Holidays see need for truck drivers, but there's a shortage
CRESWELL, Ore. -- Truck drivers are in high demand this holiday season.
“There's really no time to rest or anything like that - you get your 10-hour reset and then you're just back on the road,” says Chandrick Washington, a truck driver from Florida moving shipments for Best Buy, one of the top electronic stores in the country. “Normally we would have a day of downtime, but as soon as I drop off this trailer I got another one coming right back up to Portland.”
He 's one of many drivers in high demand around the country and locally here in Oregon.
“Our students used to have to go over the road at least two years to get a local job and we have seen in the last year that local companies have a shortage as well,” says Rosie Edwards, placement director for IITR Truck School in Creswell.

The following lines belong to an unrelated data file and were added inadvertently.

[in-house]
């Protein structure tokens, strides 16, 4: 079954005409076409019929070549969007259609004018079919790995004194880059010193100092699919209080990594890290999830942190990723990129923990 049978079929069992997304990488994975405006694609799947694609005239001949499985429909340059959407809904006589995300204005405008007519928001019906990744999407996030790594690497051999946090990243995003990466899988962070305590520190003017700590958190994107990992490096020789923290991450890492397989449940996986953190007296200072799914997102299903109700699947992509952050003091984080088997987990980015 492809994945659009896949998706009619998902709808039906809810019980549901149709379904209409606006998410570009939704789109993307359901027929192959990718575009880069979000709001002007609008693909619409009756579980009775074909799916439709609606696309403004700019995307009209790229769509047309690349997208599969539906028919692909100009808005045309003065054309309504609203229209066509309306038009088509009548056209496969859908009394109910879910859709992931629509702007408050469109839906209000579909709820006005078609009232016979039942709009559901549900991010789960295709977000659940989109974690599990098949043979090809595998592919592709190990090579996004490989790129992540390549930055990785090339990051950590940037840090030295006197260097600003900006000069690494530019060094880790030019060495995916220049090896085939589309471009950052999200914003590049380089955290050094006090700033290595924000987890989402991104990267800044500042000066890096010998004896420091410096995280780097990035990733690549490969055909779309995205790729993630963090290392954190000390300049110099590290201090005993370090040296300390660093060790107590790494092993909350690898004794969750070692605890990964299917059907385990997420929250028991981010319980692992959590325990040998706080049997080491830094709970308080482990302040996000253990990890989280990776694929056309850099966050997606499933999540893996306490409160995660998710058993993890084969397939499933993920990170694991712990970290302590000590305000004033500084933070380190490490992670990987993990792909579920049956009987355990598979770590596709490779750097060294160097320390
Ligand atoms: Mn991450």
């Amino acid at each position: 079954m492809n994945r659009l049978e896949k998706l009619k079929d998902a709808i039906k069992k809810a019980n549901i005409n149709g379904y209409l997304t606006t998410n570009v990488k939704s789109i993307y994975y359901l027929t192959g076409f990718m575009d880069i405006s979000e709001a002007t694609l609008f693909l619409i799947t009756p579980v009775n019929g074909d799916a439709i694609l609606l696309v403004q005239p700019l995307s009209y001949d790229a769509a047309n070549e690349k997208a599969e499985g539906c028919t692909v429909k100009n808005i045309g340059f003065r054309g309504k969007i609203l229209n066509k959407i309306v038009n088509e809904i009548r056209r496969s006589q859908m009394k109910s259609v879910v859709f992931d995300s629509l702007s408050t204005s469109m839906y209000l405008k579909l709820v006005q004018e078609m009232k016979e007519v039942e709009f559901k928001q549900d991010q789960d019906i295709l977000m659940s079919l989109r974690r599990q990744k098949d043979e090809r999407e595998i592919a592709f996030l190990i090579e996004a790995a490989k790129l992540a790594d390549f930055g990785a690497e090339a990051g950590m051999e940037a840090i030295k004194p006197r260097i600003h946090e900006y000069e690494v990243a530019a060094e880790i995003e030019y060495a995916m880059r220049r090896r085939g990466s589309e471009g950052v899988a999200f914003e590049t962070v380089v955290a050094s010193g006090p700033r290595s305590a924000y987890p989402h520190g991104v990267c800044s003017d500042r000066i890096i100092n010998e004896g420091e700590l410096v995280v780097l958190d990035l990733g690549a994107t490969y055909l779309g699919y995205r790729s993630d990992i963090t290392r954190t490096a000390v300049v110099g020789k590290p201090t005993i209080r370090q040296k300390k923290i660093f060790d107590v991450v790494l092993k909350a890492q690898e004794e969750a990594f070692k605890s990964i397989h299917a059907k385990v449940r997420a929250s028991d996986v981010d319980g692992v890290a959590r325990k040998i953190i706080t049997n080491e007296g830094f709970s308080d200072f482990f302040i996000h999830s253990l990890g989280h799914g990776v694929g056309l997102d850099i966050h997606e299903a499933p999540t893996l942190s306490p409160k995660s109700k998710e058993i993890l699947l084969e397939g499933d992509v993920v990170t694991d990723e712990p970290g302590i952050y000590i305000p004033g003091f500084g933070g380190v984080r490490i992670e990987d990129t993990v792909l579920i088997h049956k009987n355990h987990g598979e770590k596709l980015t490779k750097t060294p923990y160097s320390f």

“Most of the drivers are doing things for other companies, and sometimes we even help with different accounts too, so it gets real busy,” says Washington.
Companies like Umpqua Dairy, Cisco and Food Services of America are now bigger, and companies have reached out to the truck school wanting to hire their students, Edwards says. “We recently had UPS contact us and as well as FedEx."
Her husband also works for IITR Truck School as a recruiter. He says truck drivers are retiring and the trade isn't continuing in the family.
“Your uncle, your dad or your grandpa, how to drive trucks," explains Don Edwards, "and now they teach them how to do other trades, such as computers and things of that nature." He says he believes another possible factor that adds to the shortage is the prohibiting of marijuana use.
“Anyone that calls here that wants to go to our school, we have to tell them you have to pass a drug screen, including the use of marijuana, so that's a bit of a factor I believe,” says Don Edwards.
And that makes drivers like Chandrick Washington more valuable this holiday season.